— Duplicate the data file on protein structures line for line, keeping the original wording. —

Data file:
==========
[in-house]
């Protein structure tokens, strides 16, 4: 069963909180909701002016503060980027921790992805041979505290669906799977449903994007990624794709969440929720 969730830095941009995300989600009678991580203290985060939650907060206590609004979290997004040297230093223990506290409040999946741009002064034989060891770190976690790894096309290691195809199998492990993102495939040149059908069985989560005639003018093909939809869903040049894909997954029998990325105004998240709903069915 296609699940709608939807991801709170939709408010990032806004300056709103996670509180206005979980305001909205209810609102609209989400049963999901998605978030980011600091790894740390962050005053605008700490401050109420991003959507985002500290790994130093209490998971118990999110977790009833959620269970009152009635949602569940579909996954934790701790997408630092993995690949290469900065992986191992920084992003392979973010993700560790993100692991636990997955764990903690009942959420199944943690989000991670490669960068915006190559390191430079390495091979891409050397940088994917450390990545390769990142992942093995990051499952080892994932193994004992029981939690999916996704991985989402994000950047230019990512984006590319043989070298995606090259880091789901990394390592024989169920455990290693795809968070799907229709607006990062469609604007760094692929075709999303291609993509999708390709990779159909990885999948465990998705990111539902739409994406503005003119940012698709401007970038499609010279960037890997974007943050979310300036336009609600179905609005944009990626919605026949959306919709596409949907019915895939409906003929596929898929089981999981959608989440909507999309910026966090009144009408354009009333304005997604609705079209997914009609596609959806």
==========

[in-house]
């Protein structure tokens, strides 16, 4: 069963909180909701002016503060980027921790992805041979505290669906799977449903994007990624794709969440929720 969730830095941009995300989600009678991580203290985060939650907060206590609004979290997004040297230093223990506290409040999946741009002064034989060891770190976690790894096309290691195809199998492990993102495939040149059908069985989560005639003018093909939809869903040049894909997954029998990325105004998240709903069915 296609699940709608939807991801709170939709408010990032806004300056709103996670509180206005979980305001909205209810609102609209989400049963999901998605978030980011600091790894740390962050005053605008700490401050109420991003959507985002500290790994130093209490998971118990999110977790009833959620269970009152009635949602569940579909996954934790701790997408630092993995690949290469900065992986191992920084992003392979973010993700560790993100692991636990997955764990903690009942959420199944943690989000991670490669960068915006190559390191430079390495091979891409050397940088994917450390990545390769990142992942093995990051499952080892994932193994004992029981939690999916996704991985989402994000950047230019990512984006590319043989070298995606090259880091789901990394390592024989169920455990290693795809968070799907229709607006990062469609604007760094692929075709999303291609993509999708390709990779159909990885999948465990998705990111539902739409994406503005003119940012698709401007970038499609010279960037890997974007943050979310300036336009609600179905609005944009990626919605026949959306919709596409949907019915895939409906003929596929898929089981999981959608989440909507999309910026966090009144009408354009009333304005997604609705079209997914009609596609959806």